Another big Phase III Alzheimer’s program is being scrapped at Eli Lilly $LLY and AstraZeneca $AZN, offering fresh evidence that the entire BACE class may be completely useless in slowing or preventing the disease in symptomatic patients.
The drug this time is lanabecestat, which Lilly grabbed close to 4 years ago in a $500 million pact with AstraZeneca — a modest $50 million in cash. At the time, Lilly was plugging a gap in its Alzheimer’s pipeline after the failure of its own BACE effort due to toxicity issues with that particular medication.
This time, fingers are pointing to the entire class in a flop that will likely cause fresh angst over a huge question: Is amyloid beta really the culprit here?
The BACE theory is easy enough to understand. Moving upstream in the biological process for the production of amyloid beta, researchers hoped to bend the course of the disease by closing the tap on toxic proteins. Merck was the first to try it in a pair of Phase III studies and simply concluded it was a bust, probably only theoretically useful now in pre-symptomatic patients or as a combo.
Eli Lilly will now move to shutter two big trials — the AMARANTH trial, in early Alzheimer’s disease, and the DAYBREAK-ALZ trial, in mild Alzheimer’s disease dementia — after the monitoring committee called it on futility.
The failure of Lilly and AstraZeneca’s drug may sound the death knell on a solo BACE strategy in early and mild patients, even though Biogen just touted its Phase II BACE study heralding the biomarker success on amyloid beta alongside an absence of a statistically significant impact on cognition — much the same as what Merck was tracking.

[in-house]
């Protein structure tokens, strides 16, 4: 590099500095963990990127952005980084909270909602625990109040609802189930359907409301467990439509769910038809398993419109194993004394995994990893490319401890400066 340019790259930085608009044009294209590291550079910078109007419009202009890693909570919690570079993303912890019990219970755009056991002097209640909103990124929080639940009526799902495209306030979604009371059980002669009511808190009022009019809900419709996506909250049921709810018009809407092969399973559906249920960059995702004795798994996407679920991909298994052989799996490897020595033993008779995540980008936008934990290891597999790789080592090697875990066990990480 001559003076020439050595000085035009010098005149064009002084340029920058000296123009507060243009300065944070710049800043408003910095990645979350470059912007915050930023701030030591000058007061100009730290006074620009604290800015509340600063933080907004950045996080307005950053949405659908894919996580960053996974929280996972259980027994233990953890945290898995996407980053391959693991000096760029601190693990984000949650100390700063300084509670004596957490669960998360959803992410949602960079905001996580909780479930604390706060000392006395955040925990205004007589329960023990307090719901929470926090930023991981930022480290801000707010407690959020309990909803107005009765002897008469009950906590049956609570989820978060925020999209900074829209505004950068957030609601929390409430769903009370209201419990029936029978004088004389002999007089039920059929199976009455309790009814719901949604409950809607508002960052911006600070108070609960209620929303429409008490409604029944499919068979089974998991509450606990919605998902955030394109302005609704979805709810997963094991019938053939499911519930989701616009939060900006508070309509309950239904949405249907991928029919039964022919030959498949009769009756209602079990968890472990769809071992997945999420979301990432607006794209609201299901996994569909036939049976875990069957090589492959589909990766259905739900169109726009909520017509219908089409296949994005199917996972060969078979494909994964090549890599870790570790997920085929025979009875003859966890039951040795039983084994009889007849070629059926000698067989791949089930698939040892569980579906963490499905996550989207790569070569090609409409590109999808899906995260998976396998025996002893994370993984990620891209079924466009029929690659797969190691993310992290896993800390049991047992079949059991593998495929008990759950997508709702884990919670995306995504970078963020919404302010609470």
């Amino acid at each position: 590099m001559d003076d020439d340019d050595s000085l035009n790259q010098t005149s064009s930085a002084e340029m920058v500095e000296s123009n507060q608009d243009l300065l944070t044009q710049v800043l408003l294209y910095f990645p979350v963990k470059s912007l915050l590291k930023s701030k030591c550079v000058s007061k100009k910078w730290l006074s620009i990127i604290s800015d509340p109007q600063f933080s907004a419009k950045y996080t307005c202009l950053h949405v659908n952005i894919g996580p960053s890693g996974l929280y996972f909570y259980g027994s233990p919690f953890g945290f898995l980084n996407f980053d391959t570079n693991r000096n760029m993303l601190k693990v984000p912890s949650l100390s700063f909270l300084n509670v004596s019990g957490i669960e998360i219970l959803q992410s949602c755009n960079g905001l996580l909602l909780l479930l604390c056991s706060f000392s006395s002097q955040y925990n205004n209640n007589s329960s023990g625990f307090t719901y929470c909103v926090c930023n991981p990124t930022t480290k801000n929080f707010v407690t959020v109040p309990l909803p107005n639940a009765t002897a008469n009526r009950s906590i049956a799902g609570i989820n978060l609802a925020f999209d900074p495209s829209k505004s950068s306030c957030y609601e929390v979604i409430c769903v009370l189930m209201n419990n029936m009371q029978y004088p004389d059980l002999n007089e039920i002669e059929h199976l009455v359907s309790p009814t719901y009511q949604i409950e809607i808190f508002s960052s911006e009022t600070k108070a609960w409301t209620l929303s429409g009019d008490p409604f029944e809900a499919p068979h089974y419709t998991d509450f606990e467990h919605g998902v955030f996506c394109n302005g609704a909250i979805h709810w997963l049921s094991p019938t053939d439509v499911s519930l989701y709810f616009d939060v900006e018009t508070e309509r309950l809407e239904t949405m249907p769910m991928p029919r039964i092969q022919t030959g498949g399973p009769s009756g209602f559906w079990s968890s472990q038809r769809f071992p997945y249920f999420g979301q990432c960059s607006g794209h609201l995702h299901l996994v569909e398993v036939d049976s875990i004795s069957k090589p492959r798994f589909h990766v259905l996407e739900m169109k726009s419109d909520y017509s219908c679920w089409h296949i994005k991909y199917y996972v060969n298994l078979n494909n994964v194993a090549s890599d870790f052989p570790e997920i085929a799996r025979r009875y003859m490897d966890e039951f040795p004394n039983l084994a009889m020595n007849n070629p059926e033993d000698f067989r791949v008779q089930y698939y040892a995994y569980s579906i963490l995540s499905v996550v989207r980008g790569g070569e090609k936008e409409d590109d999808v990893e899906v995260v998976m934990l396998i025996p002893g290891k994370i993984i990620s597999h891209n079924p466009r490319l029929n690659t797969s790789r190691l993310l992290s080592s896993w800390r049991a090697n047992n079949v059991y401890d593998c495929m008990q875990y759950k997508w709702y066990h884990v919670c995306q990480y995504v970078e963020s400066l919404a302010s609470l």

In lanabecestat’s case, we only know that the drug appeared safe and ineffective, no hard data are available yet.
Why keep trying after more than a decade of failures? AstraZeneca answered that question when Pascal Soriot once estimated that this drug could earn $5 billion a year.
That’s not going to happen, of course. But developers keep hammering away at it — even as big players remain puzzled about what causes the disease.
Following the failure of solanezumab in three straight pivotal studies, Eli Lilly doesn’t have much of a credible pipeline left in the field. And after Pfizer bowed out following big retreats at GSK and AstraZeneca, Big Pharma may be doing some additional soul searching about its role in R&D. Lilly, though, vows to soldier on after spending billions on failure.
“Lilly remains dedicated to Alzheimer’s disease research as we have been for the last three decades,” says R&D chief Daniel Skovronsky. “We won’t give up on finding a solution for Alzheimer’s patients.”
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